Ann Yonetani

Ann Yonetani

Founder and owner of NYrture Food

https://www.nyrture.com
Ann Yonetani is the founder/owner of NYrture Food, making natto in NYC, a microbiologist with life-long passions for both food and science.  As a professor at the New School university in New York, she teaches about the intersection of these two worlds. Before becoming a natto maker, Ann worked for over 15 years as a biomedical research scientist in labs at Columbia University, Harvard Medical School, UCSF, Cold Spring Harbor Laboratory and the Basel Biozentrum. Along the way, she also enjoyed cooking in restaurants and soup kitchens in Philadelphia, San Francisco and Boston. She received her BA in Biology at the University of Pennsylvania, MS in Biochemistry from the University of California, San Francisco, and PhD in Microbiology from Columbia University College of Physicians & Surgeons.

Most popular

Ann's favorite cookbooks

Plenty

Plenty

Yotam Ottolenghi

So gorgeous, I want to eat the book itself. I love the huge range of vegetarian dishes in here, encouraging me to use and combine new plant-based ingredients in such delicious ways.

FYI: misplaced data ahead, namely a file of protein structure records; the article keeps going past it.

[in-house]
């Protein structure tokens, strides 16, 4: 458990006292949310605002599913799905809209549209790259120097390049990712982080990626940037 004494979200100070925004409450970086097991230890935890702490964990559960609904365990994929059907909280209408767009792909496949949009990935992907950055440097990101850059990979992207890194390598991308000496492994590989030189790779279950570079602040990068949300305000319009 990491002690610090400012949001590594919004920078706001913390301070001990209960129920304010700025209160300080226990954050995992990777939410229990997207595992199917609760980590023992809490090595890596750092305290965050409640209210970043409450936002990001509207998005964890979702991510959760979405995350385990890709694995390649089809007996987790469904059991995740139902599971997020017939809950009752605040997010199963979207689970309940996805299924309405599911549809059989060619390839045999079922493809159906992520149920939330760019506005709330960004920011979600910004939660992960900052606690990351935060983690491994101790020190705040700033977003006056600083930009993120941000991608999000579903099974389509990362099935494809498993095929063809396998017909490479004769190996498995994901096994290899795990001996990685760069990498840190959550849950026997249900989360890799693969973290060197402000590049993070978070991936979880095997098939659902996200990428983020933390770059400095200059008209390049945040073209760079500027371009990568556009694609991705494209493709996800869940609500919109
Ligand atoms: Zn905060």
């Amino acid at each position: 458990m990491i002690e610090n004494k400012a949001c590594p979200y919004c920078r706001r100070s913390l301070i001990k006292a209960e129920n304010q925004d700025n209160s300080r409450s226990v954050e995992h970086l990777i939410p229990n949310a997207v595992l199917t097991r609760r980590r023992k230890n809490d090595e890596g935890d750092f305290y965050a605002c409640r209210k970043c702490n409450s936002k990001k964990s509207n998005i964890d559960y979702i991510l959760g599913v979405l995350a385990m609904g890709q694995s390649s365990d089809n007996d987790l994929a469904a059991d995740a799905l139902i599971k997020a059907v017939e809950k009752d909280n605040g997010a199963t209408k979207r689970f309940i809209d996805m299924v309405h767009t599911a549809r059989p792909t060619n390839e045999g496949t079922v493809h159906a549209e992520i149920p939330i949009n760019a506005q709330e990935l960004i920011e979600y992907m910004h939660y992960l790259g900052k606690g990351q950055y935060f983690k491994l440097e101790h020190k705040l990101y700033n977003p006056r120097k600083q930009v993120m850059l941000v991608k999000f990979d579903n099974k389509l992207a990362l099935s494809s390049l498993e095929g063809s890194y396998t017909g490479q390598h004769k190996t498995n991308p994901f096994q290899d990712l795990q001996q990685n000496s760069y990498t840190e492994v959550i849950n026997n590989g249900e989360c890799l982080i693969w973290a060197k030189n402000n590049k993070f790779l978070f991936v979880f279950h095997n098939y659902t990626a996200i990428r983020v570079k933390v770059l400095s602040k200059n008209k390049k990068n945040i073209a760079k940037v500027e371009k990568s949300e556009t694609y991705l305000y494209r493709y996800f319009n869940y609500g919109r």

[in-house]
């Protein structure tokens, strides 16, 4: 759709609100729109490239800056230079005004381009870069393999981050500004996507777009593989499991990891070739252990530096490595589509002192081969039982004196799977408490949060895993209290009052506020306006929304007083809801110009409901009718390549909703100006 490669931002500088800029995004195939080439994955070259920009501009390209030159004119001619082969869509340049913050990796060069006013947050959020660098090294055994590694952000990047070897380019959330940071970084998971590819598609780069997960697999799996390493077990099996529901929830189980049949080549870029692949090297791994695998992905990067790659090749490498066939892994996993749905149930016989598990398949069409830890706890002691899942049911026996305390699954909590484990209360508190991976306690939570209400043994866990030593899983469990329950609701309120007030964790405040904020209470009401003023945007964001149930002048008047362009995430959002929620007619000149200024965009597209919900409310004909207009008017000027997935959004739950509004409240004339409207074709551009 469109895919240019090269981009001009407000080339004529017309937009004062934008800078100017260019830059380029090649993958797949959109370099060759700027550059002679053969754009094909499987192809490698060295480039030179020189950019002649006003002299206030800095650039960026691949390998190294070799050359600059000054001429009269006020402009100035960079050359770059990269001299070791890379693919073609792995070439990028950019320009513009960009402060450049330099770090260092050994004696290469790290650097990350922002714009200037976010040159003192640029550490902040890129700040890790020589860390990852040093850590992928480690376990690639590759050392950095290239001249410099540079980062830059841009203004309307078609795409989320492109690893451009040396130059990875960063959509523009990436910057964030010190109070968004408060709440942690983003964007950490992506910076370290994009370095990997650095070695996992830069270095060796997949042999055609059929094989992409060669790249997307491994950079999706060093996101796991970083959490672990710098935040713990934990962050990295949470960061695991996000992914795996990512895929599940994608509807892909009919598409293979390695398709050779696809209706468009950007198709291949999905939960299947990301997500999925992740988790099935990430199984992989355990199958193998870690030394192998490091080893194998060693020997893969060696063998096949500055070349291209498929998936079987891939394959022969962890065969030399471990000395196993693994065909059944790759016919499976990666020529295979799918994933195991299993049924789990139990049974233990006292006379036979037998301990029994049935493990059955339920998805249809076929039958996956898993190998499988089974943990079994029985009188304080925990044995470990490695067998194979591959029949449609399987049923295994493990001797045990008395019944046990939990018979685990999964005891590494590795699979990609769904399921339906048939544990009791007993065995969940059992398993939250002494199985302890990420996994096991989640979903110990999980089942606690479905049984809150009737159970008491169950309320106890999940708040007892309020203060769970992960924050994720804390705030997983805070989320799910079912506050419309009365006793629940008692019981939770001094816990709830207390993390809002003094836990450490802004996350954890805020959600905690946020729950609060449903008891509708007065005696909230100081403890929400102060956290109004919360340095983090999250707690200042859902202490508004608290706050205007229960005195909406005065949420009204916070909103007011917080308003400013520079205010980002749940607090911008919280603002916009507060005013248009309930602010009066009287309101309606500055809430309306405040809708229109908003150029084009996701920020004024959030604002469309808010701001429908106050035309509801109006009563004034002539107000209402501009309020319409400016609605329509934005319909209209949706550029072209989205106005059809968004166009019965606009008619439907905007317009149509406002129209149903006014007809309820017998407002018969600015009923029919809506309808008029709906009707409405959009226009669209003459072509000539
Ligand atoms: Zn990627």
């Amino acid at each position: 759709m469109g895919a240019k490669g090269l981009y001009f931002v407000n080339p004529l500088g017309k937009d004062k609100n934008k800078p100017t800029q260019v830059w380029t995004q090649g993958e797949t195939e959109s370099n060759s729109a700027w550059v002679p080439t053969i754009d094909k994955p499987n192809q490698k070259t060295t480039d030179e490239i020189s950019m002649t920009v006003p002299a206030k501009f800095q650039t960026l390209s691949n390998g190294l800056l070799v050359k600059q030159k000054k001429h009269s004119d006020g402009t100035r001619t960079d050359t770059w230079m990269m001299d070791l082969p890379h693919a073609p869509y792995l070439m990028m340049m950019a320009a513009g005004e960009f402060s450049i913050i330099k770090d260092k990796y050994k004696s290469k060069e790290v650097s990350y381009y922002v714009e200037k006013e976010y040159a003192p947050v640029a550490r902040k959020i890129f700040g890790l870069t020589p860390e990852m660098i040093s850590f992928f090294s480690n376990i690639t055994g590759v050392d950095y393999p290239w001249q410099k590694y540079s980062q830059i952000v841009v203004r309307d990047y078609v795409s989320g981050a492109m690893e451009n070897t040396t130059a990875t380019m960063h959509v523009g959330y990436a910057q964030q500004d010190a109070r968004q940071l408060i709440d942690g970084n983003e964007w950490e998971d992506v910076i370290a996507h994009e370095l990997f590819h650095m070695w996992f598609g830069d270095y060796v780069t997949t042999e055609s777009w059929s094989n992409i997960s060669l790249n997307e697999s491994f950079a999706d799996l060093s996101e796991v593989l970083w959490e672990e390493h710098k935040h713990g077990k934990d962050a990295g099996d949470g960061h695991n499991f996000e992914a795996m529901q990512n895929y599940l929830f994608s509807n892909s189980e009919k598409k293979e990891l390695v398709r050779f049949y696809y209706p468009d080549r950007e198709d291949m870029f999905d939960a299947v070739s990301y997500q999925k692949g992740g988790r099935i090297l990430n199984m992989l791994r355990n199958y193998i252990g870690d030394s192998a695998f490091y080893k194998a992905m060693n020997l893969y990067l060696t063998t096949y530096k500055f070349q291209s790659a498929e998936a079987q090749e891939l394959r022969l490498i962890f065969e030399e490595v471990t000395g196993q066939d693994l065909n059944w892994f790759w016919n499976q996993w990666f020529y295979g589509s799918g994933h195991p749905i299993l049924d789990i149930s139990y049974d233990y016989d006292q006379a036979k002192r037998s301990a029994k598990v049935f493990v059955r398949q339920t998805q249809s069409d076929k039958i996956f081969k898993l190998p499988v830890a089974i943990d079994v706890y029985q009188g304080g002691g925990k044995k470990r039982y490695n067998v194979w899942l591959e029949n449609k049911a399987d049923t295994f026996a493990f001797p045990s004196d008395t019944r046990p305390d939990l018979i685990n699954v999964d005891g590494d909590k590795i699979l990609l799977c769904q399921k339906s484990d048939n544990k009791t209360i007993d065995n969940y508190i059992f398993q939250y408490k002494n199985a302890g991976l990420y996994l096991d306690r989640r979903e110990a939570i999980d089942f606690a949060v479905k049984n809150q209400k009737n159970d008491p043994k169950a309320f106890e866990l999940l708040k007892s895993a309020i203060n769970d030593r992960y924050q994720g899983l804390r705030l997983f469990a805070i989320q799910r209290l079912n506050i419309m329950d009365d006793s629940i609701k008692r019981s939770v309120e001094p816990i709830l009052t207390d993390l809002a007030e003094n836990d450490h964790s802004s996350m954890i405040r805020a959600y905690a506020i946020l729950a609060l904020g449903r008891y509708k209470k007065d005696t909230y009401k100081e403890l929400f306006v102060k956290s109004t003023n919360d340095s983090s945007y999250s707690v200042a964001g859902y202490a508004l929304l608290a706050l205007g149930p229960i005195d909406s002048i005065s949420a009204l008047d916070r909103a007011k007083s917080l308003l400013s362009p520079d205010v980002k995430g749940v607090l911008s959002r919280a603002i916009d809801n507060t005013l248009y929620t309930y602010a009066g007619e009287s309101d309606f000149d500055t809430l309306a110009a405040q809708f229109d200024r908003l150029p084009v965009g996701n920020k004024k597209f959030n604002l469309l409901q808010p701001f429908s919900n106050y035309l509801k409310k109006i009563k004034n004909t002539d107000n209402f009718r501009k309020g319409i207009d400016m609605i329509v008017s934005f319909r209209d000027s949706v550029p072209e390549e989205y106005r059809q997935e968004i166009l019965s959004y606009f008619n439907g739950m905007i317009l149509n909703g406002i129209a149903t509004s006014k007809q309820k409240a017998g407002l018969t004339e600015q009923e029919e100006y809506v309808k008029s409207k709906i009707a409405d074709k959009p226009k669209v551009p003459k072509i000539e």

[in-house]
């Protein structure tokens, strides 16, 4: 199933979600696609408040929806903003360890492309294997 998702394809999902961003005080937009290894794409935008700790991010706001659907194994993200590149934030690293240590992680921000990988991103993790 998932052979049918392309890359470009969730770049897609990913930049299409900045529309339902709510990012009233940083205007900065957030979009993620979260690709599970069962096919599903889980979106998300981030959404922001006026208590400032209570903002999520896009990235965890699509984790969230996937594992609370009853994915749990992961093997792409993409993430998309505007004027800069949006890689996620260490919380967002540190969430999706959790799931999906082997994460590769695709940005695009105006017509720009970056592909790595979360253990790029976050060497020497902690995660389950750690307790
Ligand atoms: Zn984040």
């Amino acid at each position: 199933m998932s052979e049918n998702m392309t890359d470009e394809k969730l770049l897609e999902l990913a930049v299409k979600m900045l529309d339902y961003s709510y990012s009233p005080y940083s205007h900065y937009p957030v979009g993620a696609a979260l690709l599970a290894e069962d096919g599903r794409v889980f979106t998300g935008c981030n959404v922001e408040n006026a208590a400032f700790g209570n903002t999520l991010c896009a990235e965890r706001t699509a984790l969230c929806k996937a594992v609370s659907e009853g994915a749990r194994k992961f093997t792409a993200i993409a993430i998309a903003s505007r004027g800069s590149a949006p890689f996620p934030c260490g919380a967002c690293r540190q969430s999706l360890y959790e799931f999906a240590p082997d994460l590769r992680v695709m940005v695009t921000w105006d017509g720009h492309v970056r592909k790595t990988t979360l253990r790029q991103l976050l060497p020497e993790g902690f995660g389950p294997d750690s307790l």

Momofuku

Momofuku

Peter Meehan and David Chang

I've been a hardcore fan of Momofuku & co. ever since being one of their very first ramen bar customers. Love his creative, casual and critical approach, a fun read as well.

The Art of Fermentation

The Art of Fermentation

Sandor Ellix Katz

This is the essential book on fermented food--so comprehensive, thorough and precise in its coverage of a huge range of ferments, including both recipes and delightfully extensive culinary/historical/medicinal information.

Modernist Cuisine: The Art and Science of Cooking

Modernist Cuisine: The Art and Science of Cooking

Nathan Myhrvold, Maxime Bilet and Chris Young

This is a humungous five-volume set of art books detailing the science & applications of modernist/"molecular" techniques. Might not actually make it to or be of practical use on the desert island, but an incredible illustrated encyclopedia of knowledge in this area of cooking which interests me a lot, as you can see from these last three choices on my list.

Cooking for Geeks

Cooking for Geeks

Jeff Potter

The title is accurate; this book is much less a cookbook than an easy-to-read molecular gastronomy (as defined by Herve This) textbook on the chemistry of cooking with great interview material from experts in the field. It does, however, contain many recipes, many with an unconventional "molecular" twist and useful cooking tips. A fun book.